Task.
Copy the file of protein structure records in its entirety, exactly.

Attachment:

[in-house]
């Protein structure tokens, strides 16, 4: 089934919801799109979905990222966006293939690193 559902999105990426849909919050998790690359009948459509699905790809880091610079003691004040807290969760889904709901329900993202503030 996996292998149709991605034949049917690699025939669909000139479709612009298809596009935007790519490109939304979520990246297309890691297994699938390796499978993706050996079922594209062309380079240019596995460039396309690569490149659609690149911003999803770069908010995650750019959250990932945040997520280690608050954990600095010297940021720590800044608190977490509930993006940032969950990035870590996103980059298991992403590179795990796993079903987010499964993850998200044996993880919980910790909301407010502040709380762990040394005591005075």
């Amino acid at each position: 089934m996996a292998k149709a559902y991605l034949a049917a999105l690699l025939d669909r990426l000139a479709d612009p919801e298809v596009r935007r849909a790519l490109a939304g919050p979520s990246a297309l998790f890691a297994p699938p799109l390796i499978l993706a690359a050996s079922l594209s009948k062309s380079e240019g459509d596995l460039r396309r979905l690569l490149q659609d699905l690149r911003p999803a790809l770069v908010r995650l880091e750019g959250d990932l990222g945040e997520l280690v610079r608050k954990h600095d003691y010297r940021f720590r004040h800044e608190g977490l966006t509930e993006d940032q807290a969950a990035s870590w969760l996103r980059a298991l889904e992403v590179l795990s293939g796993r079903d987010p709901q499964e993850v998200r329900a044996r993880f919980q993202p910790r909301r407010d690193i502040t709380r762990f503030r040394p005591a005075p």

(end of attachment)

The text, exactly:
[in-house]
């Protein structure tokens, strides 16, 4: 089934919801799109979905990222966006293939690193 559902999105990426849909919050998790690359009948459509699905790809880091610079003691004040807290969760889904709901329900993202503030 996996292998149709991605034949049917690699025939669909000139479709612009298809596009935007790519490109939304979520990246297309890691297994699938390796499978993706050996079922594209062309380079240019596995460039396309690569490149659609690149911003999803770069908010995650750019959250990932945040997520280690608050954990600095010297940021720590800044608190977490509930993006940032969950990035870590996103980059298991992403590179795990796993079903987010499964993850998200044996993880919980910790909301407010502040709380762990040394005591005075």
């Amino acid at each position: 089934m996996a292998k149709a559902y991605l034949a049917a999105l690699l025939d669909r990426l000139a479709d612009p919801e298809v596009r935007r849909a790519l490109a939304g919050p979520s990246a297309l998790f890691a297994p699938p799109l390796i499978l993706a690359a050996s079922l594209s009948k062309s380079e240019g459509d596995l460039r396309r979905l690569l490149q659609d699905l690149r911003p999803a790809l770069v908010r995650l880091e750019g959250d990932l990222g945040e997520l280690v610079r608050k954990h600095d003691y010297r940021f720590r004040h800044e608190g977490l966006t509930e993006d940032q807290a969950a990035s870590w969760l996103r980059a298991l889904e992403v590179l795990s293939g796993r079903d987010p709901q499964e993850v998200r329900a044996r993880f919980q993202p910790r909301r407010d690193i502040t709380r762990f503030r040394p005591a005075p």